I. whereas the Chinese authorities started the demolition of Larung Gar Academy in July 2016 with the objective of downsizing the academy by fifty percent and evicting half of its population; whereas around 4600 residents have been evicted and around 1500 dwellings destroyed; whereas the monks and nuns of Larung Gar are evicted by force;

J. whereas the evictees are forced to be enrolled in so called ‘patriotic education’ exercises; whereas three nuns of the academy committed suicide in protest of the ongoing large-scale demolitions at Larung Gar;

 

K. whereas 144 have self-immolated themselves in protest against the Chinese policy, whereas no progress has been made in the resolution of the Tibetan crisis in the last few years; whereas the Chinese government is still rejecting the Dalai Lama’s Middle Way Approach which seeks a genuine autonomy within the framework of the Constitution of China;

 

L. whereas as a scholar Ilham Tohti has advocated for dialogue and understanding between Uyghurs and Han Chinese in Xinjiang, rejecting separatism and extremism, with the aim of fostering reconciliation and harmonious ethnic relations, activities for which he faced official surveillance, harassment and periodic house arrests as early as 1994 until his arrest in September 2014, sentenced to life in prison following a two-day show trial on alleged charges of “separatism”;

 

M. whereas Ilham Tohti was nominated to the European Parliament Sakharov Prize for freedom of Thought in 2016; whereas he is the 2016 Laureate of the Martin Ennals Foundation Award for his efforts to foster dialogue and understanding between different communities in China;

 

1. Urges the Chinese authorities to put an end to demolitions and evictions in Larung Gar and to respect the freedom of religion of Tibetans in accordance with its international human rights obligations;

 

2. Calls for adequate compensation and re-housing of Tibetans who have been evicted during the demolitions in Larung Gar at the place of their choice to continue their religious activities;

3. Deplores the condemnation of 10 Tibetans by the Intermediate People Court in Barkham to different terms of 5 to 14 years in prison for taking part in 80th birthday celebration of His Holiness the Dalai Lana in Ngaba County;

 

4. Is deeply concerned by the deterioration of the human rights situation in Tibet which has led to an increase of self-immolations cases ; criticises the increase of militarized displays on the Tibetan Plateau that will only lead to an escalation of tensions in the region; condemns the increase in the use of surveillance systems in Tibetan private households;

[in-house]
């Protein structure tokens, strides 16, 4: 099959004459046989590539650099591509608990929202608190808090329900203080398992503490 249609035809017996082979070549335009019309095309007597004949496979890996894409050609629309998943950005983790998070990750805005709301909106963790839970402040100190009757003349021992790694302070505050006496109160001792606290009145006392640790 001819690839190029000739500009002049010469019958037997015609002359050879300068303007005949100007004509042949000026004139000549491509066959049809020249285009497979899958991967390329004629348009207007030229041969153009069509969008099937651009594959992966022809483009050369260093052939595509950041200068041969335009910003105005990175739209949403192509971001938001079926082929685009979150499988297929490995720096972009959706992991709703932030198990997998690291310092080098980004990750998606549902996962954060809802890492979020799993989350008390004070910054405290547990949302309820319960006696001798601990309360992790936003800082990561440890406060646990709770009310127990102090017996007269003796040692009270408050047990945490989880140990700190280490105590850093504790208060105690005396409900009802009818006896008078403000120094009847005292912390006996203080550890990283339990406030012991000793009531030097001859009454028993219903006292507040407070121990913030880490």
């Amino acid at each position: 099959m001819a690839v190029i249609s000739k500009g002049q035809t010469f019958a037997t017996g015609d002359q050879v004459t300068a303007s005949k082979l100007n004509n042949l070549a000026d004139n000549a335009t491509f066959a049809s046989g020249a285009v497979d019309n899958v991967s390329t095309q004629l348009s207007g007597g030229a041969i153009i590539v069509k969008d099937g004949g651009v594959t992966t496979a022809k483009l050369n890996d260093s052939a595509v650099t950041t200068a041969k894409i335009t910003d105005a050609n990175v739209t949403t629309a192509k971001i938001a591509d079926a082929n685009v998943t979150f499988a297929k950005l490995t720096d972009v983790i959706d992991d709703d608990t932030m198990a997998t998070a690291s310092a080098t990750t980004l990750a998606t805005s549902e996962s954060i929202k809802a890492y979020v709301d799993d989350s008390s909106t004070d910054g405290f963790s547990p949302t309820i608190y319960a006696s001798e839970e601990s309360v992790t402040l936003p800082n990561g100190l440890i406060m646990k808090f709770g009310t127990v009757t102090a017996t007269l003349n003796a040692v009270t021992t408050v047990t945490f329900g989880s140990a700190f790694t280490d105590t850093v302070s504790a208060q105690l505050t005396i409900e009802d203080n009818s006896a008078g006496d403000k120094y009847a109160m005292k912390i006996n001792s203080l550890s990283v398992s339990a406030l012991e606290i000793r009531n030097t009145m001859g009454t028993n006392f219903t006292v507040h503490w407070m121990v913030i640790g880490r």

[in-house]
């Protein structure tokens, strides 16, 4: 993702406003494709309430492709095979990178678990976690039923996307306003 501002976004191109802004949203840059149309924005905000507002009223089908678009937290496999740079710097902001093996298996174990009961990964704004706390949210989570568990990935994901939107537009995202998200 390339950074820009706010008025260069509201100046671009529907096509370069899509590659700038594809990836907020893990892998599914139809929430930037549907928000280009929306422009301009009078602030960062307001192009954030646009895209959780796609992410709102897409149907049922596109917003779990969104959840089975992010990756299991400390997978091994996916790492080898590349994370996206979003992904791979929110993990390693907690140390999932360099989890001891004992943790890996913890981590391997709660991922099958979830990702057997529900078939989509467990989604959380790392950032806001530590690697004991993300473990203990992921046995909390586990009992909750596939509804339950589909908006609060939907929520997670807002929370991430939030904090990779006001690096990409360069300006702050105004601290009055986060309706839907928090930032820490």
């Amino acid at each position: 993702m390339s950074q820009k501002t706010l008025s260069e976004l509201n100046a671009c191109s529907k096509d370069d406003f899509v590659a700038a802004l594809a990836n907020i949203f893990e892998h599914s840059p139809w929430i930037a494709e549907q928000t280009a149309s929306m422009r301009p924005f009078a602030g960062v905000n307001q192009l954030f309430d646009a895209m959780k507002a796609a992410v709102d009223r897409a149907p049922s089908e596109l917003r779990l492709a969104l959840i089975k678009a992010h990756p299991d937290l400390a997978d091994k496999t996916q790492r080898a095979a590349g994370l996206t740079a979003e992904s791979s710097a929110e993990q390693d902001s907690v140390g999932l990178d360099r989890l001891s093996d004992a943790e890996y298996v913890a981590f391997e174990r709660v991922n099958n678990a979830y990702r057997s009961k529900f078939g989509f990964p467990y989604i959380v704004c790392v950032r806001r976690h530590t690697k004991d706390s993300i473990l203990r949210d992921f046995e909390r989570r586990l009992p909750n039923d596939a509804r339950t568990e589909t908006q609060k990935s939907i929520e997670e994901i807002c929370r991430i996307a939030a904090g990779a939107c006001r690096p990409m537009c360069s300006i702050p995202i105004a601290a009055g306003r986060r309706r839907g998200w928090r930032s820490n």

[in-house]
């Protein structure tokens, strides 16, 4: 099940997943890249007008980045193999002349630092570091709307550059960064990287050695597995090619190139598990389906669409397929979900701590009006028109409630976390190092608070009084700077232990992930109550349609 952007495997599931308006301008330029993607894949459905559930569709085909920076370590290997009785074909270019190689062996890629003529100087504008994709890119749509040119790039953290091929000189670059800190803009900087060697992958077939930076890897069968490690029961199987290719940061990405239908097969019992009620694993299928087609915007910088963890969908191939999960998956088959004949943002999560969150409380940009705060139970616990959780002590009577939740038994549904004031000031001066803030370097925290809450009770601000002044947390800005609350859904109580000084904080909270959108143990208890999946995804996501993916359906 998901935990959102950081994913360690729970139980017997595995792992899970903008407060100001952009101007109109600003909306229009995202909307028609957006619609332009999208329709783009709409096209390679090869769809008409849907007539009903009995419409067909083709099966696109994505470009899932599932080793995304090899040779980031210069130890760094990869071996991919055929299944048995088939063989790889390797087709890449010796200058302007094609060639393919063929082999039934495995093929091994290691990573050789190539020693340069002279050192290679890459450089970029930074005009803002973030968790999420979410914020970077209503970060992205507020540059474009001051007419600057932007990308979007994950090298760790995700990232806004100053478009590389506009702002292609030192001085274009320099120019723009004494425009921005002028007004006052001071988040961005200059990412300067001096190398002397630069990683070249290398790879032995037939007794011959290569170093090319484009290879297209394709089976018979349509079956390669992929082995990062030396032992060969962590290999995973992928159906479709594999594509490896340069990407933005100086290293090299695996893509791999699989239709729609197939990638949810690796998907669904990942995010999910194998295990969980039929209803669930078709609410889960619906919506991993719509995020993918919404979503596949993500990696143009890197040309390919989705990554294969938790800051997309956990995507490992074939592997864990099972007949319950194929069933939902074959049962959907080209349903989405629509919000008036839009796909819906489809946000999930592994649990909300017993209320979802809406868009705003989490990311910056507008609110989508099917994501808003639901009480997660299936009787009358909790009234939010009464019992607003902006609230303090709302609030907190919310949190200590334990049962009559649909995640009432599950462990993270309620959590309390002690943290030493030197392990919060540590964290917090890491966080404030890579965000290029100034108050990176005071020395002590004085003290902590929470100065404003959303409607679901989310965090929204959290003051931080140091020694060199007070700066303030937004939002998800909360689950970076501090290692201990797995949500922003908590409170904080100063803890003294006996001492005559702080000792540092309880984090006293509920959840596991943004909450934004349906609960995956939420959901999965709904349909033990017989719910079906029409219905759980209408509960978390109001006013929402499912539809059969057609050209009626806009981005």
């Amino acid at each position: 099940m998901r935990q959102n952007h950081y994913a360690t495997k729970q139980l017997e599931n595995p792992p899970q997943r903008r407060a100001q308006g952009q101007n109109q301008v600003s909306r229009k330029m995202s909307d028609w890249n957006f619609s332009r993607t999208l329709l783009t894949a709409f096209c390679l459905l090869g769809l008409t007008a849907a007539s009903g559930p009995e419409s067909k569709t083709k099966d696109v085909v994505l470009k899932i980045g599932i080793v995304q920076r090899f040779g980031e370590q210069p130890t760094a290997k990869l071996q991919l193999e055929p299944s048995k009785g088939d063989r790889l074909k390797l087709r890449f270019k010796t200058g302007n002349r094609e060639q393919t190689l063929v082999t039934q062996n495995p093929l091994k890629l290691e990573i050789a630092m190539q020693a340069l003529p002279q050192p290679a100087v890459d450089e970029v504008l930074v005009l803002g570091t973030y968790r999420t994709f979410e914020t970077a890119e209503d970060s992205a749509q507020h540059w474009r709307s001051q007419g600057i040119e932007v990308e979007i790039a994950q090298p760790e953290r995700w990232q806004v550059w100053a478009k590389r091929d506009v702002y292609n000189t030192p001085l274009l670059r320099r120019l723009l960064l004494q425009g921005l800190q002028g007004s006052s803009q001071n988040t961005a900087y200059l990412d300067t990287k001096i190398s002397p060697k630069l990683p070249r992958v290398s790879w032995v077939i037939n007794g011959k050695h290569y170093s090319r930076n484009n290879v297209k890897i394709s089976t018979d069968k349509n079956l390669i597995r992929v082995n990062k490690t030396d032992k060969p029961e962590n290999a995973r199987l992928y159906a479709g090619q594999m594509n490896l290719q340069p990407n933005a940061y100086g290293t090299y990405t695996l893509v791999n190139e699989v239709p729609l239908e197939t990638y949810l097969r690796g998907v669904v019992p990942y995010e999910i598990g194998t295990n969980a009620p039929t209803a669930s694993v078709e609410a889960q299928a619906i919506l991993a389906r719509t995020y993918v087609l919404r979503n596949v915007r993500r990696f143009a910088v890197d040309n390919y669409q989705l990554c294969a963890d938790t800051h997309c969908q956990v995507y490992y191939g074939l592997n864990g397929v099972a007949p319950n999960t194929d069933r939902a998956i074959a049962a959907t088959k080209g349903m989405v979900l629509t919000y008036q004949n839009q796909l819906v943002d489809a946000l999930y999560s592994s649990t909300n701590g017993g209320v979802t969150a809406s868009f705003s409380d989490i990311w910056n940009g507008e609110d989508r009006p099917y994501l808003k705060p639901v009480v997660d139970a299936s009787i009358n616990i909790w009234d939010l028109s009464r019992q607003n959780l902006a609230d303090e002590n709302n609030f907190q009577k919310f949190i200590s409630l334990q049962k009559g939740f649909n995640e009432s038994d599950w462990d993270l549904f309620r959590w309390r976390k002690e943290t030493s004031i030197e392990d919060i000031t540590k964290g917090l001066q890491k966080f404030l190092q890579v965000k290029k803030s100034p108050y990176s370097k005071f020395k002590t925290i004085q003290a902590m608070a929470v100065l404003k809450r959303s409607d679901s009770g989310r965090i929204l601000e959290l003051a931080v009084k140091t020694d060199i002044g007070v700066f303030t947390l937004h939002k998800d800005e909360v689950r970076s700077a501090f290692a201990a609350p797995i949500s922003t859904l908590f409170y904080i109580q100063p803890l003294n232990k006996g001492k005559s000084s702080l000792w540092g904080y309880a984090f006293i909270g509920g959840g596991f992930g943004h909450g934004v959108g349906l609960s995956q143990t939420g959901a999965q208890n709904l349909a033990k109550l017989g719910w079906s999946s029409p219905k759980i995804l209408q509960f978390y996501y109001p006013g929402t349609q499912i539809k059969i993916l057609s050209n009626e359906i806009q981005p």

5. Is worried about the increasingly suppressive regime that different minorities, in particular Tibetans and Uyghurs face, putting additional restrains on the constitutional guarantees of their right to freedom of cultural expression and religious belief, to freedom of speech and expression, peaceful assembly and association and calling into question China’s stated commitment to rule of law and respect for international obligations;

 

6. Is worried about the adoption of the package of security laws and its impact on minorities in China and particularly the law on counter-terrorism that could lead to the penalisation of peaceful expression of the Tibetan culture and religion and the law on the management of international NGOs which will come into effect on 1 January 2017 and that will place human rights groups under the strict control of the government constituting a strictly top-down approach, instead of encouraging partnership between the local and central government and civil society;

 

7. Urges the Chinese government to amend the provisions in the security law package that are narrowing the space for civil society organisations and reinforcing government controls of religious practices; calls the Chinese government to provide and guarantee a fair and safe environment for all NGOs and human rights defenders to operate freely in the country, which could greatly complement the state delivery of social services with a bottom-up approach and contribute to the advancement of both social and economic, political and civil rights;

 

8. Calls for the Chinese government to resume the dialogue with Tibetan representatives, which was ended by China in 2010, in order to find an inclusive political solution to the crisis in Tibet; calls for the respect of the freedoms of expression, association and religion of the Tibetan people as enshrined in the Constitution; believes that the respect of minority rights is a key element of democracy and rule of law that is indispensable to political stability;

 

9. Condemns the imprisonment of Ilham Tohti who is serving a life sentence for alleged charges of separatism; deplores that the due process of law was not respected and that he did not benefit of the right to a proper defence;

 

10. Calls for the immediate and unconditional release of Ilham Tohti as well as his supporters detained in relation to his case; further calls for the re-establishment of Ilham Tohti’s teaching permission and the guarantee of his free movement within and outside China;

 

11. Recalls the importance for the EU to raise the issue of human rights violation in China, in particular the case of minorities in Tibet and Xinjiang, at every political and human rights dialogue with the Chinese authorities, in line with the EU’s commitment to project a strong, clear and unified voice in its approach to the country, including the yearly Human Rights Dialogues; it further reminds that in its ongoing reform process and increasing global engagement China has opted into the international human rights framework by signing up to a wide range of international human rights treaties, therefore it calls on pursuing dialogue with China to live up to these commitments;

 

12. Calls the Vice-President of the Commission / High Representative of the Union for Foreign affairs and Security Policy to engage in stronger public diplomacy with China on human rights issues since the quiet diplomacy efforts have been largely insufficient to improve the human rights situation in China, including the situation of minorities, namely that of Tibetans and Uyghurs;

 

13. Instructs its President to forward this resolution to the Vice-President of the Commission / High Representative of the Union for Foreign Affairs and Security Policy, the Council, the Commission, the governments and parliaments of the Member States and to the Government and the Parliament of the Peoples’ Republic of China;